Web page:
Table of Contents Author Guidelines Submit a Manuscript
Advances in Fuzzy Systems
Volume 2017 (2017), Article ID 2795905, 8 pages
https://doi.org/10.1155/2017/2795905
Research Article

Mobility Load Balancing in Cellular System with Multicriteria Handoff Algorithm

1Department of Electrical Engineering, Pan African University Institute of Sciences, Technology and Innovations, Addis Ababa, Ethiopia
2Ethio Telecom, Radio Access Network Rollout Department, Addis Ababa, Ethiopia

Correspondence should be addressed to Solomon T. Girma; moc.liamg@mhst.nomolos

Received 18 June 2017; Accepted 18 October 2017; Published 29 November 2017

Academic Editor: Antonella Petrillo

Copyright © 2017 Solomon T. Girma and Abinet G. Abebe. This is an open access article distributed under the Creative Commons Attribution License, which permits unrestricted use, distribution, and reproduction in any medium, provided the original work is properly cited.

Abstract

Efficient traffic load balancing algorithm is very important to serve more mobile users in the cellular networks. This paper is based on mobility load balancing handoff algorithm using fuzzy logic. The rank of the serving and the neighboring Base Transceiver Stations (BTSs) are calculated every half second with the help of measurement report from the two-ray propagation model. This algorithm is able to balance load of the BTS by handing off some ongoing calls on BTS’s edge of highly loaded BTS to move to overlapping underloaded BTS, such that the coverage area of loaded BTS virtually shrunk towards BTS center of a loaded sector. In case of low load scenarios, the coverage area of a BTS is presumed to be virtually widened to cover up to the partial serving area of neighboring BTS. This helps a highly loaded neighboring BTS or failed BTS due to power or transmission. Simulation shows that new call blocking and handoff blocking using the proposed algorithm are enhanced notably.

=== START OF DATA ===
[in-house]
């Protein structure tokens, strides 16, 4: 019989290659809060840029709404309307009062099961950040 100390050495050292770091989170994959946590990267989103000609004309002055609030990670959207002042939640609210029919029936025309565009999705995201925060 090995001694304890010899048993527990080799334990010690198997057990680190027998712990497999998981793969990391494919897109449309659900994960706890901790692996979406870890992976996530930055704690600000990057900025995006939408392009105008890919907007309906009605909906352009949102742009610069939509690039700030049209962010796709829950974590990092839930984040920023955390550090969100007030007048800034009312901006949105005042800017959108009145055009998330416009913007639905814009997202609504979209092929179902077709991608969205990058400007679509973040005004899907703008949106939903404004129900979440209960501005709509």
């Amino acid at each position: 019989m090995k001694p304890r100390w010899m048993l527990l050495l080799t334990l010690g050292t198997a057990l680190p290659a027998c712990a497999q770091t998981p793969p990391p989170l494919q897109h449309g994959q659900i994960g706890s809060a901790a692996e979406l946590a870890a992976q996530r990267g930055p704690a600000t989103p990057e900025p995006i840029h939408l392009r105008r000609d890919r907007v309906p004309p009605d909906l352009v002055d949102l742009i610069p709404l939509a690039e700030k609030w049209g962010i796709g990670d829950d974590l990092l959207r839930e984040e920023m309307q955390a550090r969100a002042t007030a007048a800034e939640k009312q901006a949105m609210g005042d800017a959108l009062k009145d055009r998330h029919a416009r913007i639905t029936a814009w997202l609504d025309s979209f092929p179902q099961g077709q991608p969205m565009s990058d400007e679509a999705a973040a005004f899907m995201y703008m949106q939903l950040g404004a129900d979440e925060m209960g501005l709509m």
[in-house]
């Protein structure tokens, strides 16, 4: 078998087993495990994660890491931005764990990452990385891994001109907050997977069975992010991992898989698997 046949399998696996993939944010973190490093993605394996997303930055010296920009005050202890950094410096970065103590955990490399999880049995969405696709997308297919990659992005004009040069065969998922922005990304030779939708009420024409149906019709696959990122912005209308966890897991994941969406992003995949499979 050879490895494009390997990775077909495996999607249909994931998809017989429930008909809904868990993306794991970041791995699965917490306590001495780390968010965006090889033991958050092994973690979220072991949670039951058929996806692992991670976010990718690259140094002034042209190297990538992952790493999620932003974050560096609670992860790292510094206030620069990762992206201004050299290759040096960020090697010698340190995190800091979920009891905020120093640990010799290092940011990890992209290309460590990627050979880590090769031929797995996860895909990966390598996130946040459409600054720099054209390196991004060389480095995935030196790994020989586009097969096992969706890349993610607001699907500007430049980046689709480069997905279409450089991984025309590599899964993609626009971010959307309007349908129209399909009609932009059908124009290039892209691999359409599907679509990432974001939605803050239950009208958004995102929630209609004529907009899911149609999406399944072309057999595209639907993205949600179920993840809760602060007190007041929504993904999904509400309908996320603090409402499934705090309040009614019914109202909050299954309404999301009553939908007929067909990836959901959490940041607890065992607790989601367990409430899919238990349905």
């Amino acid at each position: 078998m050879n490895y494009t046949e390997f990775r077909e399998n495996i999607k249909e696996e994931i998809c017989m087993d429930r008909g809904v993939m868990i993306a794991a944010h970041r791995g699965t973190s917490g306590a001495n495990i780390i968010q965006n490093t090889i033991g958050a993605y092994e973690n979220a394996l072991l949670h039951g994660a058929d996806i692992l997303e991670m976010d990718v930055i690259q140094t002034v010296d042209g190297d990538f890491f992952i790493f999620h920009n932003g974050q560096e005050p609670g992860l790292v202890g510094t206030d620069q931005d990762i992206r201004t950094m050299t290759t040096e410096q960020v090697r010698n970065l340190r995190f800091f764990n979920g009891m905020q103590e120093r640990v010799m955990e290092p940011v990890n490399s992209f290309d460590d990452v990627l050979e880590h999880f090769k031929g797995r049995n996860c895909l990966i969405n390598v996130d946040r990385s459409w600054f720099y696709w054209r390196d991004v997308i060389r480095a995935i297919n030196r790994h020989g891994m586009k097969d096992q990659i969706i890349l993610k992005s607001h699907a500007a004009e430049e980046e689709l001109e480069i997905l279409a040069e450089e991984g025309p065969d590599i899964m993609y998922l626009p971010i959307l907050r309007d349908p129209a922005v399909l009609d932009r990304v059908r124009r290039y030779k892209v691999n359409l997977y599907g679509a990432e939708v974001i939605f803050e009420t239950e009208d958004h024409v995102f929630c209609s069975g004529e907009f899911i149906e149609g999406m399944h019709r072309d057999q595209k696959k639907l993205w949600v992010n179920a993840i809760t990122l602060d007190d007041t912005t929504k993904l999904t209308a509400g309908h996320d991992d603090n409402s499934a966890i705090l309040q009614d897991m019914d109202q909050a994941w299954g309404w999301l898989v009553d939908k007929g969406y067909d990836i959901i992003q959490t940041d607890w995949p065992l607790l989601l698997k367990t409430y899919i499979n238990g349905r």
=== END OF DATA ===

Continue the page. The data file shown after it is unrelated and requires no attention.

1. Introduction

Load balancing is a mechanism whereby overloaded BTSs distribute some of their traffic to less loaded neighbors in order to make the radio resource more efficient [1].

Telecommunication infrastructures originally designed to carry a defined amount of traffic are often congested by an overwhelming request of resources. A naive solution is to expand the infrastructure to match the increasing demand. Due to limitations in available space and shortness of resources, this solution is not possible. The best solution is to carefully tune the parameters of the existing system to accommodate the new traffic demands [2].